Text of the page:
The Great Commission given by Jesus to His disciples was to go, teach and baptize others of all nations (Matthew 28:18-20), not to sit and bask in spiritual complacency. We are not to stay in the hot tub, where we could risk lethargy and overheating, but to start climbing up the mountain, following His lead. We know He will never leave us nor forsake us on that journey (Hebrews 13:5), that He will safely guide us through all the hazards, and that He will provide us with beautiful vistas and rest stops along the way (Psalm 23), in His perfect timing.

The tour buses in the dream I believe may represent souls coming to the earth, and intersecting with our mortal lives, by physical birth, and leaving by physical death. How could we rest comfortably, simply enjoying the peace of knowing we are saved, when we see souls stepping out into eternity every day, many if not most of whom are headed straight for hell? The fumes in the dream may be the whiff of brimstone warning us of what awaits those who have not trusted Christ (Psalm 11:6; Revelation 21:8).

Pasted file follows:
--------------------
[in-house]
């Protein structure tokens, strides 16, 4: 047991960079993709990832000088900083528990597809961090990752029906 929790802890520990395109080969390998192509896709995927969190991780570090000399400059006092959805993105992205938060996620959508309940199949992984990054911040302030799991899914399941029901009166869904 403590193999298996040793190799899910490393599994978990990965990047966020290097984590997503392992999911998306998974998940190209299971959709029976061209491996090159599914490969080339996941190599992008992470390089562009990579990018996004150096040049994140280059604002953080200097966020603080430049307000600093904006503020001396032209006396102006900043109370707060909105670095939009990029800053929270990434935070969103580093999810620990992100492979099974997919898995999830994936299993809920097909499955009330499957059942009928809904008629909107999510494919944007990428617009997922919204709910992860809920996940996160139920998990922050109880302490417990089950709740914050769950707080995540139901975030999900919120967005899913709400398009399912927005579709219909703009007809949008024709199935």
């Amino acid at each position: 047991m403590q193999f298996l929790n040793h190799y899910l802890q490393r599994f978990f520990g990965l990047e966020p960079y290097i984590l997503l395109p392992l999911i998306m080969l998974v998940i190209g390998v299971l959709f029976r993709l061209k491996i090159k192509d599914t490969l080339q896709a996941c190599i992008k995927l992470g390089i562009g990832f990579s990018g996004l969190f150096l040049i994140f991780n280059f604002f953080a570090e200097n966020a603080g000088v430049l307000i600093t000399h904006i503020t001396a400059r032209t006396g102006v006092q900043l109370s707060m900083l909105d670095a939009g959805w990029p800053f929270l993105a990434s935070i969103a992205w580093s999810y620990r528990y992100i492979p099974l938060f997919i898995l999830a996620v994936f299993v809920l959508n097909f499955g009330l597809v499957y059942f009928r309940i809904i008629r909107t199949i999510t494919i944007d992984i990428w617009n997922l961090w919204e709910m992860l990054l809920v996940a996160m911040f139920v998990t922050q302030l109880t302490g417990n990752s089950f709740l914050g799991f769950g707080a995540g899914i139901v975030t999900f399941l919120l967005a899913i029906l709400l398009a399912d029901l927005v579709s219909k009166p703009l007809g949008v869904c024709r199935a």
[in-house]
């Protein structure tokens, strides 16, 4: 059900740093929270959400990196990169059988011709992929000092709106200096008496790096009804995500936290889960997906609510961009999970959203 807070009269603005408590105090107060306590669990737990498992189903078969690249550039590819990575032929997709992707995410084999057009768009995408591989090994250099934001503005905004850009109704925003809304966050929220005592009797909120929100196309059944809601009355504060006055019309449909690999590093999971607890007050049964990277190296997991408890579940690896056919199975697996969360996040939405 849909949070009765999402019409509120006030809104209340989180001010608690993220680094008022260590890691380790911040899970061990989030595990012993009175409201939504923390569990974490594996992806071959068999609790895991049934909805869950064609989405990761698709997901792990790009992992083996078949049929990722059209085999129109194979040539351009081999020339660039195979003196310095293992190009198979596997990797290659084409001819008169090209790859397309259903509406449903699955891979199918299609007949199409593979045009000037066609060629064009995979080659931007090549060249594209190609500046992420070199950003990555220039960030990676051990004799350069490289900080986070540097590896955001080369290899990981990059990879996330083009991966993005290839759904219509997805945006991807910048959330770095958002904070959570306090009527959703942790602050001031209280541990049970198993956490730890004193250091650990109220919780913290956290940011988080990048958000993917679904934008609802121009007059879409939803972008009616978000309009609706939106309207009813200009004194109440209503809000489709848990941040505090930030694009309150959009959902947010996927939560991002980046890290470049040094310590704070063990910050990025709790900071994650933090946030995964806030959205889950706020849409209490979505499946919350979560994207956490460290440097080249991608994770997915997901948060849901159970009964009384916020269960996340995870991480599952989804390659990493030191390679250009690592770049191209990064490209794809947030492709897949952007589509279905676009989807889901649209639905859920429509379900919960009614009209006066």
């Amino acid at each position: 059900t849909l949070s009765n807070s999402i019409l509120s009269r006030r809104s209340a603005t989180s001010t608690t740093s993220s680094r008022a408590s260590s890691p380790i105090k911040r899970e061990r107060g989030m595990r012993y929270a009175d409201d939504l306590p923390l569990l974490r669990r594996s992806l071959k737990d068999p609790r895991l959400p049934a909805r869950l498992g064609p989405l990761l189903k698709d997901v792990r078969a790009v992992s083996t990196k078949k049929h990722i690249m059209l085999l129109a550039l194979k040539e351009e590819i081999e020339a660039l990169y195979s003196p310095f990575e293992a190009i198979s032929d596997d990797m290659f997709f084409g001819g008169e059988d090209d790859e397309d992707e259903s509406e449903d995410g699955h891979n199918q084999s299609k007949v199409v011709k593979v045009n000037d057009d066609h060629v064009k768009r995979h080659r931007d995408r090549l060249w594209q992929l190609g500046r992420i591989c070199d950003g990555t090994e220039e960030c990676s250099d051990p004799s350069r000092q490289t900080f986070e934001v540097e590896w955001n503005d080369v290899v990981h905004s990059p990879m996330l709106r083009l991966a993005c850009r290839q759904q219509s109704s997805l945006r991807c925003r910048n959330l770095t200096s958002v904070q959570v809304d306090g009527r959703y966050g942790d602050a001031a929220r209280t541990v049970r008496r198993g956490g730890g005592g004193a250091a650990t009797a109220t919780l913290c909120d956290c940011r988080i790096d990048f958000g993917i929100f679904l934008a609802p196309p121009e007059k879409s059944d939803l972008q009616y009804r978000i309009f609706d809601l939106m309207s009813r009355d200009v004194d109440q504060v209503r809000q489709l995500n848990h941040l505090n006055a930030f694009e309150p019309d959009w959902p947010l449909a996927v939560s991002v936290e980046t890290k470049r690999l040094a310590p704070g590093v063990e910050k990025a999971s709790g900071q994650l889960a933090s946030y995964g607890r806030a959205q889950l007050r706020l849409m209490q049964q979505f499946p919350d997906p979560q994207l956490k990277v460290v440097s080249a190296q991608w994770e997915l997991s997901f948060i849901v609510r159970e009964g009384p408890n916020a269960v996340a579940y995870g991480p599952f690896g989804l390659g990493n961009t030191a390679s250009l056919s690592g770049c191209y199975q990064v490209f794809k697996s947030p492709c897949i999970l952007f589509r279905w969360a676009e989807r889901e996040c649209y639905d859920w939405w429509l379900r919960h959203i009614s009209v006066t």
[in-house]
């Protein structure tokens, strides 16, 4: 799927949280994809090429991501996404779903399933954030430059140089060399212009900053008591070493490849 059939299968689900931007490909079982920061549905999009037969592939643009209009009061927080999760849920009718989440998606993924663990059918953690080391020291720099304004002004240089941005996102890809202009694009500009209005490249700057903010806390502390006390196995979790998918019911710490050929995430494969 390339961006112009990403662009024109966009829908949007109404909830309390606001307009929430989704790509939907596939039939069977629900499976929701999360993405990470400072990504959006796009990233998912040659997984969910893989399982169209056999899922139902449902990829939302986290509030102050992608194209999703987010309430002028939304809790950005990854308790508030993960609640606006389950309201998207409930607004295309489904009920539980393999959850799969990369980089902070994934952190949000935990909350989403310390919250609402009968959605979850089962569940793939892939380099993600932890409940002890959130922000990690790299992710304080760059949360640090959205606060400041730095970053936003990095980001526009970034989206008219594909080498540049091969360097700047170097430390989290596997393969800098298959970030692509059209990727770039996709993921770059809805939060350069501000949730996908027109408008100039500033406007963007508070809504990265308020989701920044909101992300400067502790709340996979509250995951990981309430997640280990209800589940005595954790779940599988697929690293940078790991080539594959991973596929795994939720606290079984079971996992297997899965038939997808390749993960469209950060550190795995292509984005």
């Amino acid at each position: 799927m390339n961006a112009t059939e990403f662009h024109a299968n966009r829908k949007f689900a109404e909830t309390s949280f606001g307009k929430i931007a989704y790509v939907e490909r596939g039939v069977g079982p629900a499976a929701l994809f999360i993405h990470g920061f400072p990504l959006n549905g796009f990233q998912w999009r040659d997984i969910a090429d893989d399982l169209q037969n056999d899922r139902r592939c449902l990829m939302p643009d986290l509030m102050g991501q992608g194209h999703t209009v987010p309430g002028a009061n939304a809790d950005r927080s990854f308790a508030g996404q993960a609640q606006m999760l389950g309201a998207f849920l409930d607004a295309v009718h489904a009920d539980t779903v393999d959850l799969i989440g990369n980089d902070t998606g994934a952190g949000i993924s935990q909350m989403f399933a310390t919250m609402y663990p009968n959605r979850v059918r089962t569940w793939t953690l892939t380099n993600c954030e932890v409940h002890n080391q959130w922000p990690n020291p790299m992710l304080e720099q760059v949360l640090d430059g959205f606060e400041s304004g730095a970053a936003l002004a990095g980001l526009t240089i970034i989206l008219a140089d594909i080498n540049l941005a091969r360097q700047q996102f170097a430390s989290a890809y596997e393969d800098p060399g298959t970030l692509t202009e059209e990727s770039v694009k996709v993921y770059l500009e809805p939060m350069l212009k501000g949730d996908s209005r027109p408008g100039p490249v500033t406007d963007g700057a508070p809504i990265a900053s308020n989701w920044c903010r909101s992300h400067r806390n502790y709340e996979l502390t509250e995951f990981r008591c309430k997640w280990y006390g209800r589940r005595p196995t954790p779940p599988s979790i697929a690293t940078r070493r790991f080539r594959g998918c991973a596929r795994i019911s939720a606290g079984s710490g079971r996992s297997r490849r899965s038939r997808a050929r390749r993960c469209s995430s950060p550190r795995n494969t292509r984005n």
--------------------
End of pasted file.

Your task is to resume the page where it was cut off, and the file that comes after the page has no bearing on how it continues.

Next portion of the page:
The Holy Spirit kindles a fire within our hearts with a passion for lost souls. While we are on this earth, our time is so short (Job 14:1; James 4:14), and there are so many opportunities to witness so that souls will be led to our precious Lord Jesus (John 4:35). May we not be slothful or self-serving, but fervent in our Lord’s business (Romans 12:11), until He comes again! 

© 2019 Laurie Collett



Brenda said...

Hi Laurie,
that is right, I believe absolutely that your dream portrays the fact that once we have come to Christ as a believer we are part of the body of Christ on earth and have a mission here. That is why the gifts of the Spirit must be prayed for, so that we can all do what we are to do while here on earth. God loves all and wants all to be saved - He is as the master chess player and we are as the chess pieces to be moved by Him to win the game.
God bless you for sharing your dream Laurie.

Frank E. Blasi said...

Dear Laurie,